On the 25th anniversary of the fall of the Berlin Wall, award-winning photographer Kai Wiedenhöfer illuminates the psychology of borders and raises probing ethical questions. This anniversary will be celebrated for one entire year as a National Exhibition Tour spanning from the East to the West Coast. The tour will officially begin in Chicago with opening remarks from German Consul General, Dr. Christian Brecht, on May 15, 2014.
Kai Wiedenhöfer photographed the fall of the Berlin Wall in 1989. He was deeply moved by the historic event, calling it the most positive political experience of his life. It left him optimistic about the future. He thought he had seen the end of walls like the one that divided his city for 28 years. This idea proved to be wrong, walls have made a big comeback.
From 2006 to 2012, Wiedenhöfer documented border walls and barriers in eight conflict zones around the world with large format panoramic cameras. The work was published in the volume CONFRONTIER by Steidl in 2013. When he visited Northern Ireland in 2008, he thought the so-called “peace lines” dividing Catholic and Protestant neighborhoods might start to come down. Instead new walls were constructed and old ones were reinforced. Further, Wiedenhöfer has also been to the fence along the U.S.-Mexico border, the demilitarized zone separating North and South Korea, and the 700km of walls in Baghdad built by the U.S. Army. In all, he made 21 trips to the eight different barriers.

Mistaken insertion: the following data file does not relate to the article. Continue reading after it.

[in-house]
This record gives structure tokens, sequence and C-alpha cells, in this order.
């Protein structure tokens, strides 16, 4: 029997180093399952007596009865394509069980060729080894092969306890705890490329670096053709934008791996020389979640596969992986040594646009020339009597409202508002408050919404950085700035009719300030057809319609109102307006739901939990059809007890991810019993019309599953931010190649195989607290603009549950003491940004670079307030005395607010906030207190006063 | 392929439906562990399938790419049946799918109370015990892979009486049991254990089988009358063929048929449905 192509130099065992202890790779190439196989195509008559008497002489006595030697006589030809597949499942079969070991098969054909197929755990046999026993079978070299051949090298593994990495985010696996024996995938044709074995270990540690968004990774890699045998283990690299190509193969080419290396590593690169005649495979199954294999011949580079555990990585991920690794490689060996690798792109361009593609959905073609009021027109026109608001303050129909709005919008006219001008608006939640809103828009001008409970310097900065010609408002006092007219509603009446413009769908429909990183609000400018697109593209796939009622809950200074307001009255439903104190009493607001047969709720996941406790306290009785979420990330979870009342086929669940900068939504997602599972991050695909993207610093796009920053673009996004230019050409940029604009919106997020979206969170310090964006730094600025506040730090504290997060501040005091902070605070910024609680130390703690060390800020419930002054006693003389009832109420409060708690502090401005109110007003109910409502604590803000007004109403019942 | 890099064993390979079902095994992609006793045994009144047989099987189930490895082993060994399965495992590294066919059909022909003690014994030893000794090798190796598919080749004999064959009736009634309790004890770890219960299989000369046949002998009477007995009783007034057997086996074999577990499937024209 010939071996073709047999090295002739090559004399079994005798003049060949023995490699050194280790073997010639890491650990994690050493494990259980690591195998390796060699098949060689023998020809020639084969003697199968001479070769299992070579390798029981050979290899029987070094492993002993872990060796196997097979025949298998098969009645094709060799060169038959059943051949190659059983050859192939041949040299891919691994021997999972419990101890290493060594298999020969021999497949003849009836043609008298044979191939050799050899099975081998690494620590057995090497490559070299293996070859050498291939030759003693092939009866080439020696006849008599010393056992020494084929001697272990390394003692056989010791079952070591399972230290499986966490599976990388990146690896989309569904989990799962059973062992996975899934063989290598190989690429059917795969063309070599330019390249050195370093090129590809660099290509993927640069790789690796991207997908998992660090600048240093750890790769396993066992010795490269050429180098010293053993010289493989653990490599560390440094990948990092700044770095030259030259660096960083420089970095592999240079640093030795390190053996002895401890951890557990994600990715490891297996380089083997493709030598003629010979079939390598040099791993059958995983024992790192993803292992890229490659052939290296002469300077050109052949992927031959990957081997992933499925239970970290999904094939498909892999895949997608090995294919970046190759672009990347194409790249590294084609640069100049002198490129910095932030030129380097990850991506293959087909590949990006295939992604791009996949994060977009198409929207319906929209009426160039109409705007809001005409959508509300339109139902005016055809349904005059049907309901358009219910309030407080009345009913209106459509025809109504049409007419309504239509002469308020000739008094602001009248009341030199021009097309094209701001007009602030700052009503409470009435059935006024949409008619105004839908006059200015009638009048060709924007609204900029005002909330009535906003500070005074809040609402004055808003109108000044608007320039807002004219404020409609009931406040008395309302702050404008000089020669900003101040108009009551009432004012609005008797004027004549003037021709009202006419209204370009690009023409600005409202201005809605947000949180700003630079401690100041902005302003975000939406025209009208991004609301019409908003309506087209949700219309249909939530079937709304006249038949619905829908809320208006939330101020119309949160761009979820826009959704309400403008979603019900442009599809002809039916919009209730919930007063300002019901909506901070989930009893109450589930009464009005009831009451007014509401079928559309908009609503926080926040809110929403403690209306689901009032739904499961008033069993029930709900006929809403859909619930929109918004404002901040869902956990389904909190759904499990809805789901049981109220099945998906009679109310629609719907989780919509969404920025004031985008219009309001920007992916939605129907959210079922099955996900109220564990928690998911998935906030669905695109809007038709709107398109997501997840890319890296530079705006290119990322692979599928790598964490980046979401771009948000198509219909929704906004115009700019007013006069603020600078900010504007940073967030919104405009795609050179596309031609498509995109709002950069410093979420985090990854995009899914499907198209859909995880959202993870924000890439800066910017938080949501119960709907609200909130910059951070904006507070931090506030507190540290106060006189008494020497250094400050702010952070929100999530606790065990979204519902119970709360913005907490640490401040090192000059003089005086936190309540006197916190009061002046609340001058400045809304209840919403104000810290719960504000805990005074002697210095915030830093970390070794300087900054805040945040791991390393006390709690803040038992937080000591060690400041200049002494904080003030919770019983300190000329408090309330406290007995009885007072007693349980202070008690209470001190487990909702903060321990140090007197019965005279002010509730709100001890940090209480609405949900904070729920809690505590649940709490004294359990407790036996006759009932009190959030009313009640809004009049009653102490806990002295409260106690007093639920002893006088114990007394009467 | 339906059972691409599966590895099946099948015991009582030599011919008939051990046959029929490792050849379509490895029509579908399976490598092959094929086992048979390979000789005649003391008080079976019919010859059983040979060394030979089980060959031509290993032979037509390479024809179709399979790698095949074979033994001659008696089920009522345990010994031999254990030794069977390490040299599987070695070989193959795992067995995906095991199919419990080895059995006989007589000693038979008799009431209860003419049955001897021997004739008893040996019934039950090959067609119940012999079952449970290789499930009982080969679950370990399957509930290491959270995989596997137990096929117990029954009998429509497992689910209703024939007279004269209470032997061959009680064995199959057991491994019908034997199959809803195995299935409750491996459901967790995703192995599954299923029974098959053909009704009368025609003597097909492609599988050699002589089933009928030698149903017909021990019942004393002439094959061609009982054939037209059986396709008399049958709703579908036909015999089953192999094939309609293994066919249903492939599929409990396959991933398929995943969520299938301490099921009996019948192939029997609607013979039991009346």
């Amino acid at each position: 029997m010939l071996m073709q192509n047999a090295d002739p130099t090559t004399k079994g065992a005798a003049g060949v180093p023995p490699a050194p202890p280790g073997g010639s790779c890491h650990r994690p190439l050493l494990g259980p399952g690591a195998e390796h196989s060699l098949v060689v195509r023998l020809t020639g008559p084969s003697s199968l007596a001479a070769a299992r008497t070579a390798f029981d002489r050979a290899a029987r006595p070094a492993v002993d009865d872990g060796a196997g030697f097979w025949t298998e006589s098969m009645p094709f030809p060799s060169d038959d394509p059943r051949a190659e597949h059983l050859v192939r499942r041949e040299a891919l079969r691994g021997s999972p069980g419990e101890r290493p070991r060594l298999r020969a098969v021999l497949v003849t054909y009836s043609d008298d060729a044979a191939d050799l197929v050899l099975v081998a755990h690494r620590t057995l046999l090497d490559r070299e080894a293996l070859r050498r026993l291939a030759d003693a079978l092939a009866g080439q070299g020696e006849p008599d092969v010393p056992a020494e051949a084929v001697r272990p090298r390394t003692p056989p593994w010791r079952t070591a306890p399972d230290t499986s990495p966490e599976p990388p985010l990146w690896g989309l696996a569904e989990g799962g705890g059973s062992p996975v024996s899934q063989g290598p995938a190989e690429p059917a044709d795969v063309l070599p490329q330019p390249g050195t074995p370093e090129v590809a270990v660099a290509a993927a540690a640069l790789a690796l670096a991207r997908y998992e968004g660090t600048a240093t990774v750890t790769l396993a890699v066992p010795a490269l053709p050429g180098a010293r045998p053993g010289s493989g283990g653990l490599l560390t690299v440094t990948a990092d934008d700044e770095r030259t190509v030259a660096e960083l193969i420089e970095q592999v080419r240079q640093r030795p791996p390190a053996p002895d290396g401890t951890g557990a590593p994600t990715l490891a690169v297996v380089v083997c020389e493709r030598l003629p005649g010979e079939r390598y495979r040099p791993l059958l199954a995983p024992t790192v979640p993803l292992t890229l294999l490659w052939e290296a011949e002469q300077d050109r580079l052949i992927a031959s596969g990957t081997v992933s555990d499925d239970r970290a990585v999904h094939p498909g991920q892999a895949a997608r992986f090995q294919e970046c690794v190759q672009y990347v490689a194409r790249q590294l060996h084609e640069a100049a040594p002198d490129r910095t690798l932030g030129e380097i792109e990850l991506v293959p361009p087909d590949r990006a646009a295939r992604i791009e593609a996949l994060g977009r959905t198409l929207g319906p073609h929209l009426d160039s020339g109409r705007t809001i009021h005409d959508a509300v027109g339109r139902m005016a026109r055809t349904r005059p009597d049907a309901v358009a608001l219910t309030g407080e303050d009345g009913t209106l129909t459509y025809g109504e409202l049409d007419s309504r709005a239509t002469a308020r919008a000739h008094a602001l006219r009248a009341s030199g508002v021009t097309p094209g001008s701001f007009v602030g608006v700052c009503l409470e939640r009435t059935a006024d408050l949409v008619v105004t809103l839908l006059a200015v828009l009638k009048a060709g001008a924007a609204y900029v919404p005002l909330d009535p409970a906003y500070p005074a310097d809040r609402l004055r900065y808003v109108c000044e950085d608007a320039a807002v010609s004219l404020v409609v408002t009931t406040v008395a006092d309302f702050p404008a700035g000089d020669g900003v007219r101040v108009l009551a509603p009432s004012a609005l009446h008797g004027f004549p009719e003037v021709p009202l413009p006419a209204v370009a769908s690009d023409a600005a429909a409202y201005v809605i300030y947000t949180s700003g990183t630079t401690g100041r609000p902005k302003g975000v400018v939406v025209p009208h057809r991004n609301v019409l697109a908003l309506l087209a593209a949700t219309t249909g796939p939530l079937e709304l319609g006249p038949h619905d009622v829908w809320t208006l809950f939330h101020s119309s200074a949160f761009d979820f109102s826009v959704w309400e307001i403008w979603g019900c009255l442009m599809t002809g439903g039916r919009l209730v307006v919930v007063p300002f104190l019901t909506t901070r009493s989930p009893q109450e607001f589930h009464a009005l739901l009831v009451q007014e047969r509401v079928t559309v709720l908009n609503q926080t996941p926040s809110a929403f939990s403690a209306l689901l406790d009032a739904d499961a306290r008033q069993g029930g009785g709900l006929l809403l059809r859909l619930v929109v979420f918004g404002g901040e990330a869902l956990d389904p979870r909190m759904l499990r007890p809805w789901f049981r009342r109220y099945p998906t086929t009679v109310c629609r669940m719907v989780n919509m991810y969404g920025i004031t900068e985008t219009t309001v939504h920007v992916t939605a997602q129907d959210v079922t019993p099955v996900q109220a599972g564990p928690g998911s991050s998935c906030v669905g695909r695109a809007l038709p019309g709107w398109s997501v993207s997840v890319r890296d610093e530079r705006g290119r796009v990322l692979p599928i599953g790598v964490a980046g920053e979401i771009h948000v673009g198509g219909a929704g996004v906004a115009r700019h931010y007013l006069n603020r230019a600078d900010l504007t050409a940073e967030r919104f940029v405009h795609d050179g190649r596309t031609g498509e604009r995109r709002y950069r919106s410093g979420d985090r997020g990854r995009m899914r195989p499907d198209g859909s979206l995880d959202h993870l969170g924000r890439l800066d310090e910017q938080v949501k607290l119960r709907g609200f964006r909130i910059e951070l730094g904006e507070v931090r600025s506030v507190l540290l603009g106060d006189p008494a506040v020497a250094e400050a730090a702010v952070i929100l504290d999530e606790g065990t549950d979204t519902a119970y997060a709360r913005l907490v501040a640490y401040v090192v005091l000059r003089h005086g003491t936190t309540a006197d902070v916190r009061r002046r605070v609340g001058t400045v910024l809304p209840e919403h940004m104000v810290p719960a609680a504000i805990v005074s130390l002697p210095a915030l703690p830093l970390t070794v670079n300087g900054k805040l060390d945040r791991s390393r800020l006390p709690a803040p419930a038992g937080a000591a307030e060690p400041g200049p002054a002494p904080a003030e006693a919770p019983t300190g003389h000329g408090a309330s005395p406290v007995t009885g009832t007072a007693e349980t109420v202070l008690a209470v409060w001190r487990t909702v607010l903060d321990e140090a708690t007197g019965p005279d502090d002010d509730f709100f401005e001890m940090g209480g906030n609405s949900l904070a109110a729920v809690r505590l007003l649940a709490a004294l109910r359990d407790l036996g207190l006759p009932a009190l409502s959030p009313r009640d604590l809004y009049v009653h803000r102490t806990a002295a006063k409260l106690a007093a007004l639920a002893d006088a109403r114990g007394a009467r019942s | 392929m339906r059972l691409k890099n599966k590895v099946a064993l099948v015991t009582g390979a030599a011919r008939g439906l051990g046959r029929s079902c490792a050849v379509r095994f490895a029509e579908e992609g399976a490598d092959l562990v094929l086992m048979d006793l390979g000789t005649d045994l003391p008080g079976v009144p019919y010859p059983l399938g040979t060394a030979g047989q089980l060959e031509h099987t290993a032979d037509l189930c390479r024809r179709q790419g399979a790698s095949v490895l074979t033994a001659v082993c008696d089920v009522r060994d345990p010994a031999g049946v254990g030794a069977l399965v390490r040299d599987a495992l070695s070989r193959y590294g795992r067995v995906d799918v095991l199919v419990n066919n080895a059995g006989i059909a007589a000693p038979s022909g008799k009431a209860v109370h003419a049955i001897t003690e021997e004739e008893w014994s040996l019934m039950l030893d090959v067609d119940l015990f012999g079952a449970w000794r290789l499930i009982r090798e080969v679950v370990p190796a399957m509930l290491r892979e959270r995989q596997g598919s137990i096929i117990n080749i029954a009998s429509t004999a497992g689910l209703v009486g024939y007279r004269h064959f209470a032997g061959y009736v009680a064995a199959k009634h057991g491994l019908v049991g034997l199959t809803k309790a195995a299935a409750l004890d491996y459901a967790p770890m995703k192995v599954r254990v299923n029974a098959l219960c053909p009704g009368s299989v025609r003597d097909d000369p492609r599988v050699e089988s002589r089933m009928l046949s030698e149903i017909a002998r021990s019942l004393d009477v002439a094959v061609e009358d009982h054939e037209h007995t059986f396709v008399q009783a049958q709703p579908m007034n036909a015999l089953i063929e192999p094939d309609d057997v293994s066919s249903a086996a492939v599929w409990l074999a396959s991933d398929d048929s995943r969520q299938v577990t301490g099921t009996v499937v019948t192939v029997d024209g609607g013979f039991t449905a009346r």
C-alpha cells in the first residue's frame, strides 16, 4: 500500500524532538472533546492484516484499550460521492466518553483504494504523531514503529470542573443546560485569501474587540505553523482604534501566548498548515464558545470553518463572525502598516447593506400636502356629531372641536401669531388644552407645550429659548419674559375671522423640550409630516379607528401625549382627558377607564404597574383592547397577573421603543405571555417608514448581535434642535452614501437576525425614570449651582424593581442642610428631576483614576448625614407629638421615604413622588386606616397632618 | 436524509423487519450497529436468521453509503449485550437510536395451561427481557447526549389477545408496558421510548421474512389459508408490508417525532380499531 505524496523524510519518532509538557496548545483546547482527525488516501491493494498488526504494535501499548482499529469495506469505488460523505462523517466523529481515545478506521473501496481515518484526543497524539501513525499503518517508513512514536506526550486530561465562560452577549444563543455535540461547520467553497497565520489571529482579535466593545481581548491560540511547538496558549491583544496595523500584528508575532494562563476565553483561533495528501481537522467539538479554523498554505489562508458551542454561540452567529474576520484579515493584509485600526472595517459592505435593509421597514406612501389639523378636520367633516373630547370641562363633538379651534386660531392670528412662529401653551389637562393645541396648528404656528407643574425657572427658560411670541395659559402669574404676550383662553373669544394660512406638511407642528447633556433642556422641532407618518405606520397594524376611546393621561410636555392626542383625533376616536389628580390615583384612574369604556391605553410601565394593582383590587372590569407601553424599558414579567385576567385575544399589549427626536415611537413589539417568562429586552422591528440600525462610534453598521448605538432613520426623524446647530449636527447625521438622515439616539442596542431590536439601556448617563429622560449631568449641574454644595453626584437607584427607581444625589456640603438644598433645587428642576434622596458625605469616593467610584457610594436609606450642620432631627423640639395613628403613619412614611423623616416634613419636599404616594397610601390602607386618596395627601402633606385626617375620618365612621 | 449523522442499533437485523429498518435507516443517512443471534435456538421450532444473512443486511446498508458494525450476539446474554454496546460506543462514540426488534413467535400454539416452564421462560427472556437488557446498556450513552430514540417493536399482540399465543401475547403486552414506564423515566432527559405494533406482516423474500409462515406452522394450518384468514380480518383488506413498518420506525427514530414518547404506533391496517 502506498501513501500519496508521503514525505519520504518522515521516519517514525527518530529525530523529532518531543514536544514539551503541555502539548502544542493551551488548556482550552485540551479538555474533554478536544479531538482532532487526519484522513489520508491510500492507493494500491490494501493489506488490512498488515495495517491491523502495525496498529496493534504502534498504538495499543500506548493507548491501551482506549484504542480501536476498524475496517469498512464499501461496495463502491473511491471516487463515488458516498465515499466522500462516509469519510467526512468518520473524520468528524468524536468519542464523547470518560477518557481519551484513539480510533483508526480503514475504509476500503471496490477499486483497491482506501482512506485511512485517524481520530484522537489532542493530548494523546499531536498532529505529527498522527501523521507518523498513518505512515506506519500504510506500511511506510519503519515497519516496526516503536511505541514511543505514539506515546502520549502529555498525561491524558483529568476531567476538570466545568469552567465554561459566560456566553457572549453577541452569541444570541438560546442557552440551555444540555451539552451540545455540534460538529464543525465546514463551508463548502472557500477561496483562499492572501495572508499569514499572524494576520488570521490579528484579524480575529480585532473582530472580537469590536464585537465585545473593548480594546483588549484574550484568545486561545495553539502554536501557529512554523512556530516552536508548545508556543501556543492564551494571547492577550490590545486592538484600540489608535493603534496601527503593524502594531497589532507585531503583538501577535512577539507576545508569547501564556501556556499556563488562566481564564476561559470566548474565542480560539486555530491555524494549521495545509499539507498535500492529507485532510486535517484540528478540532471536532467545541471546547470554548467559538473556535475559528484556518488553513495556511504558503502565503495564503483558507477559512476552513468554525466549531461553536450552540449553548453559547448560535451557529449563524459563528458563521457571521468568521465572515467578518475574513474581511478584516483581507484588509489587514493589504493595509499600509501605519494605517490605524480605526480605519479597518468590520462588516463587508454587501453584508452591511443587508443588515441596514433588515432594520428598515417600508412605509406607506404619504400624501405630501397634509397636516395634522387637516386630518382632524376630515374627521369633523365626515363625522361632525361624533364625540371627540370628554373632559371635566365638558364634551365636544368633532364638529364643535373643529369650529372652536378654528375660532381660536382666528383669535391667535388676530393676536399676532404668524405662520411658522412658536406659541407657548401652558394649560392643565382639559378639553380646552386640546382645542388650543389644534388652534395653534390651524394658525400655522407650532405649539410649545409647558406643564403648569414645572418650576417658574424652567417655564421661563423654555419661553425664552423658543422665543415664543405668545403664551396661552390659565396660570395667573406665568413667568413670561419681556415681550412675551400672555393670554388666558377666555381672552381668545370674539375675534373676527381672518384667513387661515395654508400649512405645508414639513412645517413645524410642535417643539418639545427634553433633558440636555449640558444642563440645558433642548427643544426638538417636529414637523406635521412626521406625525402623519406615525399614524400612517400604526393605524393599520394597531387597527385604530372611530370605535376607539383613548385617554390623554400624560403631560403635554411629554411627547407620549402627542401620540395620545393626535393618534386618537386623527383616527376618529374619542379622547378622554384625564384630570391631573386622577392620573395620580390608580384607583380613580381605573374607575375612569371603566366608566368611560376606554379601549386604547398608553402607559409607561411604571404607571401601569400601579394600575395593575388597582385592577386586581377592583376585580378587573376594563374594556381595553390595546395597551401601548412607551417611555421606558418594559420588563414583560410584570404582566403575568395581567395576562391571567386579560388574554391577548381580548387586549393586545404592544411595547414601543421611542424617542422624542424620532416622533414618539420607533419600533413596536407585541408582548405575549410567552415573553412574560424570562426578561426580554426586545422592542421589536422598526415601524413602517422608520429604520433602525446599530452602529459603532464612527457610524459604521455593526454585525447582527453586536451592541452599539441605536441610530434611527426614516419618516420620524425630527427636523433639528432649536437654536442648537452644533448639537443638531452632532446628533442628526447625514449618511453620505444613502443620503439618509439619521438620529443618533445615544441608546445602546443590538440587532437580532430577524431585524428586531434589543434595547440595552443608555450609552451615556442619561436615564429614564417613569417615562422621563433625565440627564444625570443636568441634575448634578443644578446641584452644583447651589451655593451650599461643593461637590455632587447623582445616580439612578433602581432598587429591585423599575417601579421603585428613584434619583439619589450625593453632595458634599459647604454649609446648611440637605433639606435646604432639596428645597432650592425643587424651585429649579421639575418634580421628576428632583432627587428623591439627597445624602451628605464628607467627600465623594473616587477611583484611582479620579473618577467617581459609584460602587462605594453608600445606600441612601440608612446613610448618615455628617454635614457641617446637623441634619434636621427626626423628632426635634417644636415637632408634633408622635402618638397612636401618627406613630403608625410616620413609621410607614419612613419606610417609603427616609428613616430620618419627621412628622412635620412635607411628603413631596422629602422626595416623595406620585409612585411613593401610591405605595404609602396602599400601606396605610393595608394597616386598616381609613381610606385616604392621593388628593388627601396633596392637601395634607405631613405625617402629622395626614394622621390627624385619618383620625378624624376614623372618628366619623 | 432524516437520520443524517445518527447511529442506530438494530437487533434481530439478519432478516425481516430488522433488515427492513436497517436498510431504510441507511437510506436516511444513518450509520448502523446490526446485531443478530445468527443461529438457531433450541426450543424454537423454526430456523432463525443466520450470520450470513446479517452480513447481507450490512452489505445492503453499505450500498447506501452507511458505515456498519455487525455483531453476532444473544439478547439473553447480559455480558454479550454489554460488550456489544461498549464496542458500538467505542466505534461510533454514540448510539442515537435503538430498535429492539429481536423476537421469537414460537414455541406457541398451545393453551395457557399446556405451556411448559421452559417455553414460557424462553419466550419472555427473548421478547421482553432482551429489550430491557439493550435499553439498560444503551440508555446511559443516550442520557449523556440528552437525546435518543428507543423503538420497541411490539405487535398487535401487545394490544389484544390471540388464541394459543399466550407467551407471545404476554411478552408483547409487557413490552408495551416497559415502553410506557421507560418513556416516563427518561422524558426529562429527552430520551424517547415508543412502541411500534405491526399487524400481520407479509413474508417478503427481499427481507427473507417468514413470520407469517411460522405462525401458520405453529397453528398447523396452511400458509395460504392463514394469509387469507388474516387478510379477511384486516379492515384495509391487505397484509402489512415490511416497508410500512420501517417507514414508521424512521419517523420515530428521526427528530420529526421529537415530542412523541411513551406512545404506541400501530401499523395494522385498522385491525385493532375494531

Through his work he aims to illuminate the psychology of borders, to raise questions and probe our experiences. He intends to reveal us as participants, sometimes unwittingly, but participants nonetheless. And while barriers are a protection, they are also a cage. This is an invitation to open a dialogue and try to understand the people on the other side.
Kai Wiedenhöfer: “Walls are no solution for today’s major political problems, and I think the Berlin Wall is the best proof of that.” These days it’s hard for him to imagine a world without walls. But he wants to remind people what Berlin demonstrators chanted in 1989: “Die Mauer muss weg – the wall has to go.”